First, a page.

As I mentioned earlier, when I refer to Christian orthodoxy I am specifically talking about the Western Catholic tradition. At some point I may explore the differences between western orthodoxy and eastern (including Coptic) traditions. According to the Catholic tradition, there are two apostles recognized as Saint James. One is designated Saint James the Greater, the other Saint James the Lesser.
The Catholic tradition uses the works of Eusebius(4th century) and Clement of Alexandria(Late 2nd century), as well as Scripture, for early church historical orthodoxy. According to Eusebius and Clement, James the Greater was one of the sons of Zebedee, and the brother of Saint John, who may or may have been the Evangelist. This James, according to the tradition, was beheaded in 44 CE, roughly 14 years after the Crucification and about 6 years prior to the first Council of Jerusalem mentioned in the letters of Saint Paul and the Acts of the Apostles. We will be discussing this Council in greater detail when we get to Saint Paul. So, Saint James the Greater could not have been the James, the brother of Jesus, who mediated the dispute about circumcision between Paul and Peter.
The catholic encyclopedia identifies James, son of Alpheus, as being the same person as James, brother of Jesus. That makes sense since Joseph at the time of Jesus’ birth was already considered an old man, He probably died sometime after Jesus was twelve, since he is mentioned as being present when Jesus was presented at the temple in Jerusalem. It is highly unlikely that he would have been alive thirty years after the Netivity. So James the lesser would be in modern terminology the half-brother of Jesuswith Mary being his mother and Alpheus, Mary’s second husband, being his father, Tradition believes that James the Lesser, the accepted first bishop of Jerusalem, was also martyred.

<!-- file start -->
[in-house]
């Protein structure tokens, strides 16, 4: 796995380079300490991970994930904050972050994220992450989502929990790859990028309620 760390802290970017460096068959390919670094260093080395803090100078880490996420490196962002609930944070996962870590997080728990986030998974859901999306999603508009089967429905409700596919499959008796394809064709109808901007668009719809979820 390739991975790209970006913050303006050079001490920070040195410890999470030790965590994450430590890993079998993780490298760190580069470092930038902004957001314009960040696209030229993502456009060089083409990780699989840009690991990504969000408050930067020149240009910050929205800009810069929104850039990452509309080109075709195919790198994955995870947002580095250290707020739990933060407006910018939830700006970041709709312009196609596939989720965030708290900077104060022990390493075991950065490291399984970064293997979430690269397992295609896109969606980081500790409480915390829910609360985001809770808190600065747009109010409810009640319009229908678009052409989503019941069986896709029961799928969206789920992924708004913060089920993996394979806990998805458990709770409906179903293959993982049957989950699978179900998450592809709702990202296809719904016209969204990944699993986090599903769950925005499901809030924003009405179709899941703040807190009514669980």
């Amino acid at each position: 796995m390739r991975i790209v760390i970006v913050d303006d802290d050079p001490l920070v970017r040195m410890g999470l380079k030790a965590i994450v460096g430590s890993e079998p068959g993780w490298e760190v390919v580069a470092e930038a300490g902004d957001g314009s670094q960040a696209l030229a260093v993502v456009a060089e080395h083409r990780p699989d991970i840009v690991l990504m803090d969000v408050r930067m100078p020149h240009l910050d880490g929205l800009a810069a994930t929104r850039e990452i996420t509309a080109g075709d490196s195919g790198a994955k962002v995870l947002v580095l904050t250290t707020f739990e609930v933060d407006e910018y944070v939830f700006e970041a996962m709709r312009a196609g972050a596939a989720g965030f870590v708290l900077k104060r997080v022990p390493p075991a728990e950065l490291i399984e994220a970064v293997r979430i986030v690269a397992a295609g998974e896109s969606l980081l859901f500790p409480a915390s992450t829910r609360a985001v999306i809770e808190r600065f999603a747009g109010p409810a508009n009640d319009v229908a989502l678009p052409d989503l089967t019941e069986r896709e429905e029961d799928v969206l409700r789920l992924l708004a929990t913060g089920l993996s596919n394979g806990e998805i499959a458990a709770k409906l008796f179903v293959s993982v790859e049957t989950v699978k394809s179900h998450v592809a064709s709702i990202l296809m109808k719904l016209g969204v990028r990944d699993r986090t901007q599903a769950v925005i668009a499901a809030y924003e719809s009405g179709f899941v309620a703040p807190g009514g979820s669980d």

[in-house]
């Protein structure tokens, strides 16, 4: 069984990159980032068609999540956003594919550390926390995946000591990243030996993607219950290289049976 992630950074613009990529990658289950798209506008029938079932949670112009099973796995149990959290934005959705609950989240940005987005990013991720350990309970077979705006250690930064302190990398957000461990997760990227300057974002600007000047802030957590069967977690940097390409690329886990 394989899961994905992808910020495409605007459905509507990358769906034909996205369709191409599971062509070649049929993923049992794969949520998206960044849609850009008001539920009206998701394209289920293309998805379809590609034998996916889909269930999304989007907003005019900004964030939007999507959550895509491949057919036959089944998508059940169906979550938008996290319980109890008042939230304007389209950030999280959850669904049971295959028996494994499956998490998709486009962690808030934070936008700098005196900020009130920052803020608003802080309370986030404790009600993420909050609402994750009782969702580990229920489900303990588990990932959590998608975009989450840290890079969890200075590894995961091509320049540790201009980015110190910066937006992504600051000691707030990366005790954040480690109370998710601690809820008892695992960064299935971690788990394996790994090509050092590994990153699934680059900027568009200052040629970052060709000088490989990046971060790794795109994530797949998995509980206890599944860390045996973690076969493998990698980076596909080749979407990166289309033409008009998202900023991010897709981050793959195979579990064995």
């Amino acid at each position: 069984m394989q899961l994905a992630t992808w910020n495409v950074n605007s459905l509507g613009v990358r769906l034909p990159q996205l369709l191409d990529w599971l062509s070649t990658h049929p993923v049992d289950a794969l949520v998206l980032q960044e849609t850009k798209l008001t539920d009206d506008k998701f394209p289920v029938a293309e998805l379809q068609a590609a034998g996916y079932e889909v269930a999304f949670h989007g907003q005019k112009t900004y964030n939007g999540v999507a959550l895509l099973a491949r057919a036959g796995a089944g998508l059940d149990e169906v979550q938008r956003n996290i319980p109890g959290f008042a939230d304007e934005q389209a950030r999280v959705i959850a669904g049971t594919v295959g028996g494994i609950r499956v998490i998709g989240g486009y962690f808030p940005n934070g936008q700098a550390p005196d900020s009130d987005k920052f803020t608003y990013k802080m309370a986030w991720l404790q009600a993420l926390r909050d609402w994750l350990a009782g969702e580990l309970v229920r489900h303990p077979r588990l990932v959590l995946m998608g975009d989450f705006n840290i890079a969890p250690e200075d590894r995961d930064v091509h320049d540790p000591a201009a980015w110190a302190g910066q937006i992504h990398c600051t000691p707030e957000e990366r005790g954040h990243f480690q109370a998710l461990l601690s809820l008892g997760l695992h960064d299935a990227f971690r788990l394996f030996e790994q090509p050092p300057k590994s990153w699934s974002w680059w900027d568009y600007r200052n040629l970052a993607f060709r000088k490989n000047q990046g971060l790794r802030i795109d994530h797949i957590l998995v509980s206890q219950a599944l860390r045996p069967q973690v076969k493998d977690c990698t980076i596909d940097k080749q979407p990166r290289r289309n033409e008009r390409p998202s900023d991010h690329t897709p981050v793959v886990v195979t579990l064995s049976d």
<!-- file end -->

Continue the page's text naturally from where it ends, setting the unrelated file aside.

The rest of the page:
Therefore, we can safely conclude that Saint James the Lesser is the James mentioned in Acts. It is this James that resolves the dispute between Peter and Paul over circumcision. We will return to discuss this dispute in greater detail when we discuss Saint Paul. It is my opinion that the first great Christian heresy is the Pauline interpretation of Jesus’ message and Jesus’ understanding of who and what he was. Before we can discuss the Pauline heresy we need to look at how Jesus understood Mosaic Law and his relationship to The Law.
The following is excerpted from Wikipedia, The Free Online Encyclopedia. It provides some evidence that James the Lesser(aka also known as James the Just) may have been a Jewish High Priest. If this is true, this raises some very interesting questions about the orthodox traditions’ attitude toward Jews. We will discuss these questions in a later post.
The canonical writings of the New Testament, as well as other written sources from the Early Church, provide some insights into James’ life and his role in the Early Church. There is mention of him in the Gospel of John and the early portions of the Acts of the Apostles. The Synoptics mention his name, but no further information. However, the later chapters of the Acts of the Apostles provide evidence that James was an important figure in the Christian community of Jerusalem.
Jerome, in his De Viris Illustribus, argued that James was not Jesus’ brother but his cousin, son of Mary of Cleophas, “the sister of the mother of our Lord of whom John makes mention in his book.” After the Passion, Jerome wrote, the Apostles selected James as Bishop of Jerusalem. In describing James’ ascetic lifestyle, De Viris Illustribus, quotes Hegesippus’ account of James from the fifth book of Hegesippus’ lost Commentaries:
After the apostles, James the brother of the Lord surnamed the Just was made head of the Church at Jerusalem. Many indeed are called James. This one was holy from his mother’s womb. He drank neither wine nor strong drink, ate no flesh, never shaved or anointed himself with ointment or bathed. He alone had the privilege of entering the Holy of Holies, since indeed he did not use woolen vestments but linen and went alone into the temple and prayed in behalf of the people, insomuch that his knees were reputed to have acquired the hardness of camels’ knees.
Since it was unlawful for any but the high priest of the temple to enter the Holy of Holies, and then only once a year on Yom Kippur, Jerome’s quotation from Hegesippus indicates that James was considered a high priest. The Pseudo-Clementine Recognitions suggest this.